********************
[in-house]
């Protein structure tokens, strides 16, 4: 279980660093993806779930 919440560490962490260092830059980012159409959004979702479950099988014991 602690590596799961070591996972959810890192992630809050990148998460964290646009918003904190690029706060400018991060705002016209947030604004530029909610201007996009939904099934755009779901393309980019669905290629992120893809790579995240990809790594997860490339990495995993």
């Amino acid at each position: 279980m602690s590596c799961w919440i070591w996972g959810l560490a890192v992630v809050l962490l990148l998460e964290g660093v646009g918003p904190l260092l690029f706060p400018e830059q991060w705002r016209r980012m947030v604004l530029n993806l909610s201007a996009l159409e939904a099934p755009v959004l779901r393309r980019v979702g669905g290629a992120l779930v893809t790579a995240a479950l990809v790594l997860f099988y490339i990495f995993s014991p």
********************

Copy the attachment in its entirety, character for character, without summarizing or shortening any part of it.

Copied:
[in-house]
């Protein structure tokens, strides 16, 4: 279980660093993806779930 919440560490962490260092830059980012159409959004979702479950099988014991 602690590596799961070591996972959810890192992630809050990148998460964290646009918003904190690029706060400018991060705002016209947030604004530029909610201007996009939904099934755009779901393309980019669905290629992120893809790579995240990809790594997860490339990495995993």
């Amino acid at each position: 279980m602690s590596c799961w919440i070591w996972g959810l560490a890192v992630v809050l962490l990148l998460e964290g660093v646009g918003p904190l260092l690029f706060p400018e830059q991060w705002r016209r980012m947030v604004l530029n993806l909610s201007a996009l159409e939904a099934p755009v959004l779901r393309r980019v979702g669905g290629a992120l779930v893809t790579a995240a479950l990809v790594l997860f099988y490339i990495f995993s014991p």